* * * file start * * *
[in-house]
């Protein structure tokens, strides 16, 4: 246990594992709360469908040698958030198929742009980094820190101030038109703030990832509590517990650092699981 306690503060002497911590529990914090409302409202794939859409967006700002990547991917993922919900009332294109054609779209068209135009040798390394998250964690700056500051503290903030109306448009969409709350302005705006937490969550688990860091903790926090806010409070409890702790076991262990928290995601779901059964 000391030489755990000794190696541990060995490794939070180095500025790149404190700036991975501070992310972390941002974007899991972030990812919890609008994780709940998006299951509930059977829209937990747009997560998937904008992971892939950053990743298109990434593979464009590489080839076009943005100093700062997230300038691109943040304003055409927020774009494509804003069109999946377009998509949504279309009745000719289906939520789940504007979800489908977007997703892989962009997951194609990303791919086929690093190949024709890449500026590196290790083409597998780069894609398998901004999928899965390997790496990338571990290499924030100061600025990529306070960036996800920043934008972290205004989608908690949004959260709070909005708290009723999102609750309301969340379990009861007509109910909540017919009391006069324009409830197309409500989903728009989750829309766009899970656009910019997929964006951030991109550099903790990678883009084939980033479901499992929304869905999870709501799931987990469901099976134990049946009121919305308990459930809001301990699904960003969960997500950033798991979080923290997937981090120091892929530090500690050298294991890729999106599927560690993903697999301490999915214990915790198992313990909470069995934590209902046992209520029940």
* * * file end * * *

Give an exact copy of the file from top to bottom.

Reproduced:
[in-house]
């Protein structure tokens, strides 16, 4: 246990594992709360469908040698958030198929742009980094820190101030038109703030990832509590517990650092699981 306690503060002497911590529990914090409302409202794939859409967006700002990547991917993922919900009332294109054609779209068209135009040798390394998250964690700056500051503290903030109306448009969409709350302005705006937490969550688990860091903790926090806010409070409890702790076991262990928290995601779901059964 000391030489755990000794190696541990060995490794939070180095500025790149404190700036991975501070992310972390941002974007899991972030990812919890609008994780709940998006299951509930059977829209937990747009997560998937904008992971892939950053990743298109990434593979464009590489080839076009943005100093700062997230300038691109943040304003055409927020774009494509804003069109999946377009998509949504279309009745000719289906939520789940504007979800489908977007997703892989962009997951194609990303791919086929690093190949024709890449500026590196290790083409597998780069894609398998901004999928899965390997790496990338571990290499924030100061600025990529306070960036996800920043934008972290205004989608908690949004959260709070909005708290009723999102609750309301969340379990009861007509109910909540017919009391006069324009409830197309409500989903728009989750829309766009899970656009910019997929964006951030991109550099903790990678883009084939980033479901499992929304869905999870709501799931987990469901099976134990049946009121919305308990459930809001301990699904960003969960997500950033798991979080923290997937981090120091892929530090500690050298294991890729999106599927560690993903697999301490999915214990915790198992313990909470069995934590209902046992209520029940």